Giants crush White Sox with seven in the seventh

AT&T PARK — With a string of singles — and a little help from the officiating crew in New York — the San Francisco Giants broke open the scoring floodgates to clobber the Chicago White Sox 7-1 on Wednesday afternoon at AT&T Park.

The number of the day was seven for the Giants, as San Francisco scored all seven of their runs in the seventh inning — to avoid a season high seven-game losing streak.

The offensive outburst was the most runs San Francisco has scored in an inning since August 2012.

Giants starter Jake Peavy (W, 1-3, 3.86 ERA) gave the home team perhaps his best start yet, allowing just one run on four hits over seven innings pitched while striking out three and walking three.

The performance earned Peavy his first win since April 25, when Peavy was still a member of the Red Sox.

Photos by Scot Tucker/SFBay

Despite allowing at least one baserunner in each of his first four innings of work, Peavy was able to maneuver out of jams, aided by a pair of inning-ending double plays to avoid an early deficit.

Peavy’s luck ran out when Adam Dunn — who tagged last night’s starter Ryan Vogelsongwith a two-run shot into left field — hit his second home run of the series, sending a fastball from Peavy into McCovey Cove to give the White Sox a 1-0 advantage.

Bochy talked about Peavy’s solid performance in an important game for the Giants’ wildcard chase:

“It’s good to see him get on the board. He threw great. He gave up one home run, I know they’re good buddies so I’m sure he wasn’t too happy about that. … Besides the home run he’s putting up zeros, which we needed because we weren’t doing anything offensively. So good for Jake, good for us.”

Chicago starter Jose Quintana (L, 6-9, 3.14 ERA) looked to be matching Tuesday night’s starter Chris Sale‘s performance after shutting the Giants out through six innings.

But then San Francisco finally snapped their dry spell with a string of singles and the help of the review crew in New York.

With one out in the seventh, Morse gave the Giants their first base runner since Posey’s triple in the fourth by lacing a single into center field. Duvall followed up Morse’s single with a flare single of his own, moving pinch runner Gregor Blanco to third base while setting the table for Joe Panik.

Quintana ran a ball in on Panik, breaking his bat on a roller to first basemen Jose Abreu, who came home in time to tag Blanco out at the plate.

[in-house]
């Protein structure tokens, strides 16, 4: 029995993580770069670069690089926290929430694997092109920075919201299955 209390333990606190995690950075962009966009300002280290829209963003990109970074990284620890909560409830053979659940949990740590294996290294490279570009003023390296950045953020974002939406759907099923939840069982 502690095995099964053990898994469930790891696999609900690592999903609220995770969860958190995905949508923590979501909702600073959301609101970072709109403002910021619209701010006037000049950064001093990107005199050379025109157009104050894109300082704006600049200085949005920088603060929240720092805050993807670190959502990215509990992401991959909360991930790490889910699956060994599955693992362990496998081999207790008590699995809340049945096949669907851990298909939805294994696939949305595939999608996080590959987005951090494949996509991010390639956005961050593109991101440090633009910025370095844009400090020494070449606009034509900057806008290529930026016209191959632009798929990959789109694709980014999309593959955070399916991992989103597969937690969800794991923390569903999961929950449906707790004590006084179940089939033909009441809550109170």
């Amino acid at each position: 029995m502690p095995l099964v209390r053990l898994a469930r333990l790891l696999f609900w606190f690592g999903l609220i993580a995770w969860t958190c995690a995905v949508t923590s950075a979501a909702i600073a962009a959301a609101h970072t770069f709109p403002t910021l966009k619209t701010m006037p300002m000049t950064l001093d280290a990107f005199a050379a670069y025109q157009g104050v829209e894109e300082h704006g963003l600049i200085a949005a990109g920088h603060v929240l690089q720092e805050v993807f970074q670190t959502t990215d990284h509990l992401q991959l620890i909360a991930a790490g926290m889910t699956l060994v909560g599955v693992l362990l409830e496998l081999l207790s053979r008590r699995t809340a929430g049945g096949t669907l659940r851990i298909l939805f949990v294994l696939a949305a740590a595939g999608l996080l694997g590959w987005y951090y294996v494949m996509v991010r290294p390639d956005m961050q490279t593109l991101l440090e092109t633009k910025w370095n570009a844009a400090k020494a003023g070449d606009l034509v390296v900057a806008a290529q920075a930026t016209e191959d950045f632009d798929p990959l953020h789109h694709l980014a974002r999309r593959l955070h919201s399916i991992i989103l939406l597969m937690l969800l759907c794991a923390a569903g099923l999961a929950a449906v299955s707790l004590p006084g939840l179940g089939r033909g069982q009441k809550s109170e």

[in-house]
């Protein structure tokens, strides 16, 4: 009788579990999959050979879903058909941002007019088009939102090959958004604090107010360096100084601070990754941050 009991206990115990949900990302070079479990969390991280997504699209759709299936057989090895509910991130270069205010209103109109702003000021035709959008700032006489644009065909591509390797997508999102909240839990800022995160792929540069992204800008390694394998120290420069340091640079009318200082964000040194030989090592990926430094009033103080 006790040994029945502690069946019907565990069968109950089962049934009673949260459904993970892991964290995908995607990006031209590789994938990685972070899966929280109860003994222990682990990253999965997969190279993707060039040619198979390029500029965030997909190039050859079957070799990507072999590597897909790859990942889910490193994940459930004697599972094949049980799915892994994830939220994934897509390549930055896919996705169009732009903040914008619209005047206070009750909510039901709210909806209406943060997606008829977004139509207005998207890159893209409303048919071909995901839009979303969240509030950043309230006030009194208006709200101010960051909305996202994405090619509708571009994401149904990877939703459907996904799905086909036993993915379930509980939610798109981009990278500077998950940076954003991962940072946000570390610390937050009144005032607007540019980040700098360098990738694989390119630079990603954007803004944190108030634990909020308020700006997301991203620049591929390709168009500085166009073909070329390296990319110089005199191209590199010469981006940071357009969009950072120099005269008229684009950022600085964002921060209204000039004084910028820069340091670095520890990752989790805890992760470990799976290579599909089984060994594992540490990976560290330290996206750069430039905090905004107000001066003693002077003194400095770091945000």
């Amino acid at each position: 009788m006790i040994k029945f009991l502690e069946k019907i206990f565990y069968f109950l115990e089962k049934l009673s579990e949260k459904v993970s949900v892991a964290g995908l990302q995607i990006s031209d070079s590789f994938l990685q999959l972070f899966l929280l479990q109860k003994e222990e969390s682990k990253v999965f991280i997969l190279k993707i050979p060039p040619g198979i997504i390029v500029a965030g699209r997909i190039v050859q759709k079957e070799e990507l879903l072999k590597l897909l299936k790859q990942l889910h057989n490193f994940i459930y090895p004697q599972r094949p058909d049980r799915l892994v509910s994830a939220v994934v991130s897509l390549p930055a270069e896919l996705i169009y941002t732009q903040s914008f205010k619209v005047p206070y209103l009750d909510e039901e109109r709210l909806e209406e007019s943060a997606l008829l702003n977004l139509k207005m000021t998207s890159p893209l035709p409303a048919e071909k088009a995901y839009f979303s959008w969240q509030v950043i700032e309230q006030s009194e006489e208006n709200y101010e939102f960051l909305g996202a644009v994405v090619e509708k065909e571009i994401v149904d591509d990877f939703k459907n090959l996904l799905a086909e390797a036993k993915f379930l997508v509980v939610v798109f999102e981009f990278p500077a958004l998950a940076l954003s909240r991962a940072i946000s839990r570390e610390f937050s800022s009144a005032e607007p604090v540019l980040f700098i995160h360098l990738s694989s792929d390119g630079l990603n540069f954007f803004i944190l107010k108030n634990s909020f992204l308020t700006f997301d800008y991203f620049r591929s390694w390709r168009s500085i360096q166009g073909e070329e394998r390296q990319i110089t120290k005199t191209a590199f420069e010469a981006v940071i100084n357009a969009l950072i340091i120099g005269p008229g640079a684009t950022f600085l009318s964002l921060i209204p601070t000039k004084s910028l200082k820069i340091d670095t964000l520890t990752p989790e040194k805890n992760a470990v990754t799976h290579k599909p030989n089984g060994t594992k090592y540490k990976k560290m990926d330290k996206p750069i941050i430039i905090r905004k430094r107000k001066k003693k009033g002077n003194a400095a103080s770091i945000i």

Bochy then came out to argue that catcher Tyler Flowers blocked the path to the plate. After a four-minute, 55 second review, the officiating crew in New York agreed with Bochy, calling Blanco safe on the play.

The ruling enraged White Sox manager Robin Ventura who began screaming at crew chief Fieldin Culbreth while kicking dirt over home plate, prompting a swift ejection, much to the delight of the fans.

After the game, Bochy — who had been an avid supporter of the controversial rule change involving collisions at the plate — talked about the play at home:

“We wanted to see if he was blocking the plate and the reply we got is he was. And it’s a rule, and I know this rule has created a lot of controversy. They talk about reviewing this at the end of the season and maybe tweaking it, but it is a rule.”

Blanco’s run broke open the floodgates for the no-longer stagnant Giants. Quintana’s night ended after issuing a walk to pinch hitter Joaquin Arias, leaving reliever Ronald Belisario to inherit a bases-loaded situation facing Angel Pagan.

On Belisario’s second pitch, Pagan broke the game open by sending a soft line drive into left field, plating two and giving the Giants their first lead of the series.

Hunter Pence and Buster Posey followed Pagan with RBI singles of their own to boost the Giants lead to a comfortable 5-1 score.

Reliever Javy Guerra had an opportunity to limit the damage after getting Sandoval to hit a lazy fly ball to center field, but Dunn cut in front of center fielder Jordan Danks while mishandling the ball, allowing two more to score and giving the Giants a crooked seven on the scoreboard by the end of the inning.

Though the big inning was aided by Chicago’s mental mistakes, Bochy says he is fine getting wins any way they come:

“It’s good to get a win, you take it any way you can. We were due for a big inning, and Pagan, I mean what a huge hit he got and then it just got contagious.”

Relievers Jeremy Affeldt and Sergio Romo each gave an inning of relief, allowing no earned runs while closing out the game.

The Giants will ride the back of this much-needed win into their next series with Philadelphia, beginning Friday night at 7:15 p.m. at AT&T Park.


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